The occupation renders the Palestinians hostage to the political process of Israel; it leaves decisions pertinent to the most intimate aspects of their lives subject to the desires and interests of others. Whether a Palestinian can go to school, whether she can visit her Grandmother in the next village, whether she will ever feel the warm waves of the sea against her skin, all of these questions have been decided for Palestinians by a foreign people for generations. If we accept Kant’s argument that freedom is self-mastery, then Occupied Palestine is a land of slaves, directed and constricted according to the desires of others.
Israel’s conduct toward the Palestinian refugees, those forced from their homes in Israel at the birth of the State by Israeli military groups, also singles it out for special criticism. Israel has forcibly excluded entire generations of Palestinians from not only the political process which determines their lives, but also from their land, people and heritage. The refusal of Israel to permit the refugees to return to their homes is morally deplorable. It has created a Stateless people, unable and unwilling to settle in the States they were forced to enter, and yet unable to return to the homes of their ancestors and birth. Whilst the treatment of Palestinians within many Arab States is worthy of intense criticism in its own right, the undeniable fact remains that these refugees exist in conditions of poverty and perpetual political limbo as a direct consequence of Israel’s refusal to permit them to return to their own homes.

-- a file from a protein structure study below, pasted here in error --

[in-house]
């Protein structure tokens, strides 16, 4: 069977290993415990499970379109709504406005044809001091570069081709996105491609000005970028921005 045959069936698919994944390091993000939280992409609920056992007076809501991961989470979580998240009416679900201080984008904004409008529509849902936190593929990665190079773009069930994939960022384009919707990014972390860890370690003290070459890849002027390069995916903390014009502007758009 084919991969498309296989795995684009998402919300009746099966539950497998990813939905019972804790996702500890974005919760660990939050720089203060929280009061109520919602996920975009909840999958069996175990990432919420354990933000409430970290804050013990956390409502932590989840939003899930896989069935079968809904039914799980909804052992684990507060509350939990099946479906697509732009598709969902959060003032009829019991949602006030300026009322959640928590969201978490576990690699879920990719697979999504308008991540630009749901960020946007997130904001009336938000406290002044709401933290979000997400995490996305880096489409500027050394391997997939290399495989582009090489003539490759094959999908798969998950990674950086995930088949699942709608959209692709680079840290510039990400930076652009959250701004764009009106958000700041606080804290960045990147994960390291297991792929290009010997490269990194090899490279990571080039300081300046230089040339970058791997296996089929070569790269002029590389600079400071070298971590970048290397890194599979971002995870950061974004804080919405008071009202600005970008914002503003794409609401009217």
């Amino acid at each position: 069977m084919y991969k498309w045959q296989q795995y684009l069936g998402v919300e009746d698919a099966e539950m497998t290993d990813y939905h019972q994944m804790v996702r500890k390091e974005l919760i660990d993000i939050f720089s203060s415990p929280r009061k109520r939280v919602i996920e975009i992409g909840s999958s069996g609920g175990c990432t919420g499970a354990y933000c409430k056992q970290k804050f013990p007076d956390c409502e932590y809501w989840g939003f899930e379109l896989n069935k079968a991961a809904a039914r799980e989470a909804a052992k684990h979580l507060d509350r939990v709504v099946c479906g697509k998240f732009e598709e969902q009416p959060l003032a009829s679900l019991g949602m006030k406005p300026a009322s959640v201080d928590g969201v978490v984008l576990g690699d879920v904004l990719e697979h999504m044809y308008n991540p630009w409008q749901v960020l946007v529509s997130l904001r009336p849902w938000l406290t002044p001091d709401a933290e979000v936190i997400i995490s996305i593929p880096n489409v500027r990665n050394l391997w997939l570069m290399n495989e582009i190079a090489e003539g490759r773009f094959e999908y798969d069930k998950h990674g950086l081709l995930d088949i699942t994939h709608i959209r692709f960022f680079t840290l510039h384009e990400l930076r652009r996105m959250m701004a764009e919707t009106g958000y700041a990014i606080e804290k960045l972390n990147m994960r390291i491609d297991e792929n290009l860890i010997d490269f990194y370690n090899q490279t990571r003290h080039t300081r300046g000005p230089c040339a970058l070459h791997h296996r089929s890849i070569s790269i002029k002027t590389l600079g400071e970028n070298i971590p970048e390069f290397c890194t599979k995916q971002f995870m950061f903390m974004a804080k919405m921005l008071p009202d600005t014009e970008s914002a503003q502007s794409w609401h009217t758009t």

This second type of response therefore provides a rational basis for distinguishing Israel’s treatment of the Palestinians from the conduct of other regimes. If Israel is subject to a higher degree of criticism, then this criticism is entirely justifiable.
Accordingly, the dangerous implications of the ‘Why Israel?’ question must be rejected. Israel is not subject to unjustifiable or arbitrary levels of criticism. So long as one is willing to critically and honestly assess the nature of Israel’s treatment of the Palestinians, some variant of the above responses seems an inevitable answer to the question. On the basis of its treatment of the Palestinian people, Israel is an entirely reasonable and justified target for serious criticism, and the conduct of its educational institutions which make its egregious conduct possible should not be shielded from our attention on the basis of academic freedom. Honest, reasonable debate, in full view of the relevant facts, is needed; not cries of victimisation which frankly belittles the debate and its participants.
Posted by LSE SU Palestine Society at 06:19